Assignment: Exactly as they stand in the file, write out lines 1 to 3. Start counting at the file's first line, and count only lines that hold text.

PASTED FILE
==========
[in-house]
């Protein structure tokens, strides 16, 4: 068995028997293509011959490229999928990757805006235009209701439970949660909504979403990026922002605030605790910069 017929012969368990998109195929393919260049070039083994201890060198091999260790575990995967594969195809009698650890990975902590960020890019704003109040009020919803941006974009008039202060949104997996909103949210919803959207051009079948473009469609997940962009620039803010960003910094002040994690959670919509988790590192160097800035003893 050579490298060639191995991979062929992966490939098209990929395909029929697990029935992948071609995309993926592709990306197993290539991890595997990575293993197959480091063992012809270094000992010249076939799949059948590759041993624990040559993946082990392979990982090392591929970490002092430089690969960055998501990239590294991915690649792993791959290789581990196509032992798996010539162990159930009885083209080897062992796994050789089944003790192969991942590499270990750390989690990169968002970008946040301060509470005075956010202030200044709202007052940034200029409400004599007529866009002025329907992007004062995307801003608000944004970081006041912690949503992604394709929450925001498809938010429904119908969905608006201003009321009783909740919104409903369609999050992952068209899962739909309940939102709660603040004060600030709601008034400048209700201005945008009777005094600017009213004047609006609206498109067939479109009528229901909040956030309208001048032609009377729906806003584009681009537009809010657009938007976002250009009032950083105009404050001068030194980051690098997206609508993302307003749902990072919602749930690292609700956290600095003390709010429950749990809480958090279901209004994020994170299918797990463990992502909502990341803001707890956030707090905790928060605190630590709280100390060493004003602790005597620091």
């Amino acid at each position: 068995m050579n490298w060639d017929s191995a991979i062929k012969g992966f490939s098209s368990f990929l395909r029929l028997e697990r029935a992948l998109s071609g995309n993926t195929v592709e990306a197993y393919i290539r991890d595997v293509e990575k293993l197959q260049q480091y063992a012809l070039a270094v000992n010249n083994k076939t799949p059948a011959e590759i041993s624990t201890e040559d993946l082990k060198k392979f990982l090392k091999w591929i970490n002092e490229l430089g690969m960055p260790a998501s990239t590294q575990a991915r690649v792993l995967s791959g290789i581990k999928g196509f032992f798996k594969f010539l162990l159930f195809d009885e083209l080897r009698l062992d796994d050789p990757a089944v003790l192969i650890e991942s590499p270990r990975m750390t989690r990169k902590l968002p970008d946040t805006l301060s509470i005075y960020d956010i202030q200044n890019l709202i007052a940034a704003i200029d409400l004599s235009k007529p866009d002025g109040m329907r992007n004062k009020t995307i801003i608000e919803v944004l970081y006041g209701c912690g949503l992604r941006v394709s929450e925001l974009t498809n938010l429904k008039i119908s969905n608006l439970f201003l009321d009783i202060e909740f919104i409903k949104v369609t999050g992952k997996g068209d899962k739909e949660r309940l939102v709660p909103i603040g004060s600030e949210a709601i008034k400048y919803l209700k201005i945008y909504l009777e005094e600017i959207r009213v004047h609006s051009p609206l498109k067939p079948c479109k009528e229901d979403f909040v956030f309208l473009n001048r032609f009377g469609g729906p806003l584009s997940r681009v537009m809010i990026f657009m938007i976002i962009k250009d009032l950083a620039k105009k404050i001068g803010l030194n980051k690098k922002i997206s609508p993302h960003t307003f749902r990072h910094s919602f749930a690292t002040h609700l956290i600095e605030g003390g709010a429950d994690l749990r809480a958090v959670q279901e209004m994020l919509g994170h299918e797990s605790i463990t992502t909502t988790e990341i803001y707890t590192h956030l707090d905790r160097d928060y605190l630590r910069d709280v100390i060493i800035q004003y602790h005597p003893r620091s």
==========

[in-house]
């Protein structure tokens, strides 16, 4: 068995028997293509011959490229999928990757805006235009209701439970949660909504979403990026922002605030605790910069 017929012969368990998109195929393919260049070039083994201890060198091999260790575990995967594969195809009698650890990975902590960020890019704003109040009020919803941006974009008039202060949104997996909103949210919803959207051009079948473009469609997940962009620039803010960003910094002040994690959670919509988790590192160097800035003893 050579490298060639191995991979062929992966490939098209990929395909029929697990029935992948071609995309993926592709990306197993290539991890595997990575293993197959480091063992012809270094000992010249076939799949059948590759041993624990040559993946082990392979990982090392591929970490002092430089690969960055998501990239590294991915690649792993791959290789581990196509032992798996010539162990159930009885083209080897062992796994050789089944003790192969991942590499270990750390989690990169968002970008946040301060509470005075956010202030200044709202007052940034200029409400004599007529866009002025329907992007004062995307801003608000944004970081006041912690949503992604394709929450925001498809938010429904119908969905608006201003009321009783909740919104409903369609999050992952068209899962739909309940939102709660603040004060600030709601008034400048209700201005945008009777005094600017009213004047609006609206498109067939479109009528229901909040956030309208001048032609009377729906806003584009681009537009809010657009938007976002250009009032950083105009404050001068030194980051690098997206609508993302307003749902990072919602749930690292609700956290600095003390709010429950749990809480958090279901209004994020994170299918797990463990992502909502990341803001707890956030707090905790928060605190630590709280100390060493004003602790005597620091």
């Amino acid at each position: 068995m050579n490298w060639d017929s191995a991979i062929k012969g992966f490939s098209s368990f990929l395909r029929l028997e697990r029935a992948l998109s071609g995309n993926t195929v592709e990306a197993y393919i290539r991890d595997v293509e990575k293993l197959q260049q480091y063992a012809l070039a270094v000992n010249n083994k076939t799949p059948a011959e590759i041993s624990t201890e040559d993946l082990k060198k392979f990982l090392k091999w591929i970490n002092e490229l430089g690969m960055p260790a998501s990239t590294q575990a991915r690649v792993l995967s791959g290789i581990k999928g196509f032992f798996k594969f010539l162990l159930f195809d009885e083209l080897r009698l062992d796994d050789p990757a089944v003790l192969i650890e991942s590499p270990r990975m750390t989690r990169k902590l968002p970008d946040t805006l301060s509470i005075y960020d956010i202030q200044n890019l709202i007052a940034a704003i200029d409400l004599s235009k007529p866009d002025g109040m329907r992007n004062k009020t995307i801003i608000e919803v944004l970081y006041g209701c912690g949503l992604r941006v394709s929450e925001l974009t498809n938010l429904k008039i119908s969905n608006l439970f201003l009321d009783i202060e909740f919104i409903k949104v369609t999050g992952k997996g068209d899962k739909e949660r309940l939102v709660p909103i603040g004060s600030e949210a709601i008034k400048y919803l209700k201005i945008y909504l009777e005094e600017i959207r009213v004047h609006s051009p609206l498109k067939p079948c479109k009528e229901d979403f909040v956030f309208l473009n001048r032609f009377g469609g729906p806003l584009s997940r681009v537009m809010i990026f657009m938007i976002i962009k250009d009032l950083a620039k105009k404050i001068g803010l030194n980051k690098k922002i997206s609508p993302h960003t307003f749902r990072h910094s919602f749930a690292t002040h609700l956290i600095e605030g003390g709010a429950d994690l749990r809480a958090v959670q279901e209004m994020l919509g994170h299918e797990s605790i463990t992502t909502t988790e990341i803001y707890t590192h956030l707090d905790r160097d928060y605190l630590r910069d709280v100390i060493i800035q004003y602790h005597p003893r620091s």